Externalize The Stack


Rewrite a recursive program/algorithm/function into an iterative one which uses an external stack.

The Problem:

All computer scientists are familiar with recursion; many consider it a more "natural" way than iteration to describe algorithms which must repeat some computation. However, recursive algorithms, when naïvely written, can chew up a valuable resource - TheStack - in languages which use stacks to maintain activation records (this includes CeeLanguage, CeePlusPlus, and JavaLanguage; it excludes SmalltalkLanguage). Some recursive algorithms exhibit TailRecursion and can be rewritten in an iterative way that uses bounded space (and some compilers, especially of functional languages, will perform this transformation as an optimization - see TailCallOptimization). However, many recursive algorithms are not tail-recursive.

The most natural way to express recursive algorithms is with recursive function calls; each instance of the function gets its own activation record to maintain its particular state, while TheStack holds the complete set.

The problems with TheStack in many languages (or the stacks, in multithreaded programs) are as follows:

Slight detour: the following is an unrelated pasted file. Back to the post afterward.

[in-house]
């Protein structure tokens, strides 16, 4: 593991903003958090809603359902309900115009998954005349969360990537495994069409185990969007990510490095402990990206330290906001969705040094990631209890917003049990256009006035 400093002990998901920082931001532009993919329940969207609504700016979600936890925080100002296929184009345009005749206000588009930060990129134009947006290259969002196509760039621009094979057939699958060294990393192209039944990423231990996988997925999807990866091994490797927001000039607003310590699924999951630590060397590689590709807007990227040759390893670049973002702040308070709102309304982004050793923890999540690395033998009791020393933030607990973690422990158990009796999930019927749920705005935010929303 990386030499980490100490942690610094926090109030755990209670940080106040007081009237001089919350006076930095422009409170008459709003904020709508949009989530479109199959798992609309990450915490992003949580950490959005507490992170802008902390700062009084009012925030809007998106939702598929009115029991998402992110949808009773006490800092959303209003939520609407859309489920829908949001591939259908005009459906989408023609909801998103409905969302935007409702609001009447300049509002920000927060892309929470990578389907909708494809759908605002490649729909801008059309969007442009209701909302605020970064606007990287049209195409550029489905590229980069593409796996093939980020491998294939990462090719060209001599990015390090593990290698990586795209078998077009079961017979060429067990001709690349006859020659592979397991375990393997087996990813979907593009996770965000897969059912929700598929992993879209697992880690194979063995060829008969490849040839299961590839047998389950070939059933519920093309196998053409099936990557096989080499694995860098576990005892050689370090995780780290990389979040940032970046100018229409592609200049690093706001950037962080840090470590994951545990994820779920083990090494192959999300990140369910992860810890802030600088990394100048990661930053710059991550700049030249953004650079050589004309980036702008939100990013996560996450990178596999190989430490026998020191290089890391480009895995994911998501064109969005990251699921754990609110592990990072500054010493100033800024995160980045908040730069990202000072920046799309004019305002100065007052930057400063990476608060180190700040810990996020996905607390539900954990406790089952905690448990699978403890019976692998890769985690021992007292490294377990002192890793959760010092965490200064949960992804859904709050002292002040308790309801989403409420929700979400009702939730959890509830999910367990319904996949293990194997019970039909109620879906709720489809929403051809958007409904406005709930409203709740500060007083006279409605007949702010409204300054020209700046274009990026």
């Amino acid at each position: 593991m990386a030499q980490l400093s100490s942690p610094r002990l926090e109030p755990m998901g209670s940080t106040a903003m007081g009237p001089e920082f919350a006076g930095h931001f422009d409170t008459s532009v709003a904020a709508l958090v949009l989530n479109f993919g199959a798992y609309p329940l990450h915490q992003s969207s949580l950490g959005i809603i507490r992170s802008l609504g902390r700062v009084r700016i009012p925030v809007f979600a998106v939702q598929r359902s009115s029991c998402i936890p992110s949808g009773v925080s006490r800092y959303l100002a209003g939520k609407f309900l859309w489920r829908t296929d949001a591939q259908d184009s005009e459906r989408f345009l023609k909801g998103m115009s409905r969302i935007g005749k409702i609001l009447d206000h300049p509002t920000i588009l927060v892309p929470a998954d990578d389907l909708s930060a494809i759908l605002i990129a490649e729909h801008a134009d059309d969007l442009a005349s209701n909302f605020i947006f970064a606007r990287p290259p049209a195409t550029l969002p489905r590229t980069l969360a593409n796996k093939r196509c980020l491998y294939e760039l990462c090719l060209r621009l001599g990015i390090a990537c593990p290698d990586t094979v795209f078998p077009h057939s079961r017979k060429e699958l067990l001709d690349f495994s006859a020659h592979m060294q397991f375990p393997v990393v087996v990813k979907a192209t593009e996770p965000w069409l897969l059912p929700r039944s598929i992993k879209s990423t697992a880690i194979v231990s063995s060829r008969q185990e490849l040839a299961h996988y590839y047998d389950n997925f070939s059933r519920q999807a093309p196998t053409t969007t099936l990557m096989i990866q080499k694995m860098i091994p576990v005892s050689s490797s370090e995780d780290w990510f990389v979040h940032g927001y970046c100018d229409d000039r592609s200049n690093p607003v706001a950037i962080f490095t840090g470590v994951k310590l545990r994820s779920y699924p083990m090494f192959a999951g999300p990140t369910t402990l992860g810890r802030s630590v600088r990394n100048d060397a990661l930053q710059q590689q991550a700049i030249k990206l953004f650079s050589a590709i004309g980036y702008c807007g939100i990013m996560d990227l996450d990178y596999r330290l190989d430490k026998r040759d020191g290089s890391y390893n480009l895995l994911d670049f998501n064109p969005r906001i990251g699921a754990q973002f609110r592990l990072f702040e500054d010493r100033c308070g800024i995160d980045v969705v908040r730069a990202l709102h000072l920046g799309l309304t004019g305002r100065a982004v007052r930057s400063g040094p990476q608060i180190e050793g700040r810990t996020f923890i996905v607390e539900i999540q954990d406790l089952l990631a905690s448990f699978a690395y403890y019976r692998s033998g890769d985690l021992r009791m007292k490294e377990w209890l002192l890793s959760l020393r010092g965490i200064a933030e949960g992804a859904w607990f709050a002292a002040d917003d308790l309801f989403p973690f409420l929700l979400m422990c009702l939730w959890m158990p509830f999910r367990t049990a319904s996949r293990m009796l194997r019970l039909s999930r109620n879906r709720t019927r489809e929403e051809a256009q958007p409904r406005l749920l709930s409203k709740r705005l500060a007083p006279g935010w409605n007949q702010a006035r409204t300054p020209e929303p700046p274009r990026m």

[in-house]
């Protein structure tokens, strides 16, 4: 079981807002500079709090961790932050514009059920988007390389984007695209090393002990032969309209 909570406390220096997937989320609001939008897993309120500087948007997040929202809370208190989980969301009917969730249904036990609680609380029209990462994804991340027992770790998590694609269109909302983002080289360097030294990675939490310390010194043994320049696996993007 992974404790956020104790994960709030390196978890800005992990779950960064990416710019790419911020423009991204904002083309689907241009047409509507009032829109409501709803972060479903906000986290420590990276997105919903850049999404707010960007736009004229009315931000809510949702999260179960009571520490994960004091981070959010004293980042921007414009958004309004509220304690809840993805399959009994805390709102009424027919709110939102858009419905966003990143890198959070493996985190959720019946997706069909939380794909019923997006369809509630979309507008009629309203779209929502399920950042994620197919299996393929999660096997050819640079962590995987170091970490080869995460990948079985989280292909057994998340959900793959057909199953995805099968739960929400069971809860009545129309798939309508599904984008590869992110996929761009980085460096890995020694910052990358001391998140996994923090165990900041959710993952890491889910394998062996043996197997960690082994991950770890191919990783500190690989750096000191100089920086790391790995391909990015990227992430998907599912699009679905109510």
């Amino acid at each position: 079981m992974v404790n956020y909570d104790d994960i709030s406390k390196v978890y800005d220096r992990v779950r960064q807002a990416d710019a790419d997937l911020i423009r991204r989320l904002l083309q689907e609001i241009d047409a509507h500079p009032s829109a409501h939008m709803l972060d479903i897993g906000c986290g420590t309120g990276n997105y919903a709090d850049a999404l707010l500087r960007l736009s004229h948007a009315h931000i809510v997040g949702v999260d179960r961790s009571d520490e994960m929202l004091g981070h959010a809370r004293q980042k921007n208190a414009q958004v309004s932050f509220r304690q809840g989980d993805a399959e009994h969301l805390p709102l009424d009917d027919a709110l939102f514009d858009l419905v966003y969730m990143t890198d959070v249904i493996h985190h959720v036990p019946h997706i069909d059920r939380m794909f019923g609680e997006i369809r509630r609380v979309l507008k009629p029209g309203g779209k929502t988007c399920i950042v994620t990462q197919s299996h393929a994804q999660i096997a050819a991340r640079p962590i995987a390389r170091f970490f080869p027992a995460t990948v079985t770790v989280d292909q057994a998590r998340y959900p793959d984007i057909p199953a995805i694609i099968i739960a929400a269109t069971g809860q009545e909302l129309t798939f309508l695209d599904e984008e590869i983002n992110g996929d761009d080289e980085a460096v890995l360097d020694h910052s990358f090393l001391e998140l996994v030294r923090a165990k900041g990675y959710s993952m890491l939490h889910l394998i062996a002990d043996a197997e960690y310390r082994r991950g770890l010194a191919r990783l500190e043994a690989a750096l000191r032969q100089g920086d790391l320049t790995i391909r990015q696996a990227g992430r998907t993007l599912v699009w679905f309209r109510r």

This causes many recursive functions, naïvely implemented, to fail on large datasets. In some languages, you get a StackOverflowException? or some other controlled error. In others, the stack overflow causes something else important to be overwritten, resulting in death, destruction, and UndefinedBehavior. For a well-known example, see JavaSerializationAndTheStack.

The solution:


Figure out what state must be maintained between successive invocations of the function. Define a structure to hold that (and only that) state. Declare a stack (or a linked list, or whatever you have available) (a linked list is one possible implementation of the AbstractDataType stack, not something to be seen as an alternative to a stack) of that structure. Use it to hold the stacked copies of the recursive state. Then rewrite the remainder of the function to be iterative. (In the case of Java serialization, and many other graph/tree traversal algorithms, the only thing that needs to be maintained in recursive fashion is a BackPointer?).




A Compromise:

Partly externalize the stack, by reallocating as many of the local variables as possible to global memory (off the stack). If the value of a variable must be preserved during a recursive call, then the variable must be local; but if this never happens, it is safe to make the variable global. However, some languages (e.g., Pascal) do not allow a looping index variable to be global. Sometimes, this can partly solve the stack problem while preserving the readability of the code.